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Hitting The Target

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Hitting The Target


What is Your Target Heart Rate?

In order to figure out which zone you're in, you first need to figure out what your own target heart rate is. You can do this by using the Karvonen Formula. You can also use any number of target heart rate calculators to get your heart rate zone, but many of them do not incorporate your resting heart rate (which makes it a bit more accurate).

Below is an example for a 23-year-old person with a resting heart rate of 65 beats per minute (*to get your resting heart rate, take your pulse for one full minute.):

220 - 23 (age) = 197
197 - 65 (resting heart rate) = 132
132 * 65% (low end of heart rate) OR 85% (high end) = 85.8 OR 112.2
85.8 + 65 (resting heart rate) = 150 112.2 + 65 (rhr) = 177
The target heart rate zone for this person would be 150 to 177. For this person to work in her 'fat burning' zone, she would need to stay around 150 beats per minute or lower. To work within her 'cardio' zone, she would need to work at 150 bpm or higher.  


Zone 1 THE HEALTHY HEART ZONE: 50%-60% of your individual Max HR

This is the safest, most comfortable zone, reached by walking briskly, swimming easily, doing any low intensity activity including mowing your lawn. Here you strengthen your heart and improve muscle mass while you reduce body fat, cholesterol, blood pressure, and your risk for degenerative disease. You get healthier in this zone, but not more aerobically fit -- that is, it won't increase your endurance or strength but it will improve your health.


Zone 2 THE TEMPERATE ZONE: 60% to 70% of your individual Max HR.

It's easily reached by going a little faster like increasing from a walk to a jog. While still a relatively low level of effort, this zone starts training your body to increase the rate of fat release from the cells to the muscles for fuel. Some people have erroneously called this the "fat burning zone" because up to 85 % of the total calories burned in this zone are fat calories. Rather, we burn fat in all zones.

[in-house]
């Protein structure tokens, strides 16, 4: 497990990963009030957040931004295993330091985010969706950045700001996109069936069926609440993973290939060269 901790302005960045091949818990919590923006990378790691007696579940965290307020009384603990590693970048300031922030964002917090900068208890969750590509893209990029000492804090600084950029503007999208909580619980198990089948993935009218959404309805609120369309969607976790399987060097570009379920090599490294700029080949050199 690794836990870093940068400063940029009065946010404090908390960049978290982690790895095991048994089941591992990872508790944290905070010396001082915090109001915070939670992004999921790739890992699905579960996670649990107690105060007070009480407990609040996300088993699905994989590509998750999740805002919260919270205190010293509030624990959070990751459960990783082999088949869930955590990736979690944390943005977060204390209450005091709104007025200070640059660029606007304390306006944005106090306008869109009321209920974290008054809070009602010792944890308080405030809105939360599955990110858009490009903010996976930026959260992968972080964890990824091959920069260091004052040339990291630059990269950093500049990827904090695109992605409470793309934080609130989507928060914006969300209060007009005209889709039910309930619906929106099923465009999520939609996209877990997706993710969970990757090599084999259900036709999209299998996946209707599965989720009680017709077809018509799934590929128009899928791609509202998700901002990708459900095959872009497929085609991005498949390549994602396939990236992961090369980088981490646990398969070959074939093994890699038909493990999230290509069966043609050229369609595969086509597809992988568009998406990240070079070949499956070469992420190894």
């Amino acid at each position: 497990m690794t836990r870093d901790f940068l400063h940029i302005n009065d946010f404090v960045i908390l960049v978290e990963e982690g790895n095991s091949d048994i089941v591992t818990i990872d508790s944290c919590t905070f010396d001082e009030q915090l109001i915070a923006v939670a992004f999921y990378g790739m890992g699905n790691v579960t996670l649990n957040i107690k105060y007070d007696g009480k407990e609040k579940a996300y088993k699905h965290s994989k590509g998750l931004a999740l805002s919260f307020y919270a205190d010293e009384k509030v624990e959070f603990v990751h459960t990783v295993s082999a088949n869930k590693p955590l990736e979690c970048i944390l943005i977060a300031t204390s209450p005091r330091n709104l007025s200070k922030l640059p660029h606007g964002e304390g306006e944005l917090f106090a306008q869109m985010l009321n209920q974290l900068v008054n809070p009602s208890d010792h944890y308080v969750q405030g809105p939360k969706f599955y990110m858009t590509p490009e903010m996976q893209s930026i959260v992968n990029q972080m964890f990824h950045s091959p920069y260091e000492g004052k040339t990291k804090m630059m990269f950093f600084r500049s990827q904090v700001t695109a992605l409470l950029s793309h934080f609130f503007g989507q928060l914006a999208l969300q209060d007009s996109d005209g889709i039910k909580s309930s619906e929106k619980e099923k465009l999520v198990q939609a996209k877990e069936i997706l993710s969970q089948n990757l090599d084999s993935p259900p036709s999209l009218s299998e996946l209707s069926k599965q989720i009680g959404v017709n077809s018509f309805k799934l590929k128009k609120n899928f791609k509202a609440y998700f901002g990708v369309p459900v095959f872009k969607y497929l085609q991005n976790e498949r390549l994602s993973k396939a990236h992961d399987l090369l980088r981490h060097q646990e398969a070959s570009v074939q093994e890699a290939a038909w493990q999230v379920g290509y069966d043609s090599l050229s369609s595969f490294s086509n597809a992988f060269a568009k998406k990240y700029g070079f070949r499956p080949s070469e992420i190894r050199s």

Zone 3 THE AEROBIC ZONE: 70%-80% or your individual Max HR

In this zone -- reached by running moderately as an example -- you improve your functional capacity. The number and size of your blood vessels actually increase, your lung capacity and respiratory rate, and your heart increases in size and strength so you can exercise longer before becoming fatigued. You're still metabolizing fats and carbohydrates but the ratio has changed - about a 50-50 rate, which means both are burning at the same ratio.


Zone 4 THE ANAEROBIC THRESHOLD ZONE: 80%-90% of your individual Max HR

This zone is reached by going hard -- running faster. Here you get faster and fitter, increasing your heart rate as you cross from aerobic to anaerobic training. At this point, your heart cannot pump enough blood and oxygen to supply the exercising muscles fully so they respond by continuing to contract anaerobically. This is where you "feel the burn." You can stay in this zone for a limited amount of time, usually not more than an hour. That's because the muscle just cannot sustain working anaerobically (this means without sufficient oxygen) without fatiguing. The working muscles protect themselves from overwork by not being able to maintain the intensity level.


Zone 5 THE REDLINE ZONE: 90% to 100% of your individual Max HR.

This is the equivalent of running all out and is used mostly as an "interval" training regiment -- exertion done only in short to intermediate length bursts. Even world-class athletes can stay in this zone for only a few minutes at a time. It's not a zone most people will select for exercise since working out here hurts, there is an increased potential for injury but you burn lots of calories, mostly carbohydrates.


Heart Rate Facts:

Heart rate increases at high temperatures. Your heart rate is higher when running on a hot day. As the temperature increases from 60 degrees to 75 degrees, a athlete’s heart rate at a given speed increases by about two to four beats per minute. When the temperature increases from 75 degrees to 90 degrees, you can expect your heart rate running at a given speed to increase by approximately ten beats per minute. High humidity magnifies the effect of high temperatures on heart rate.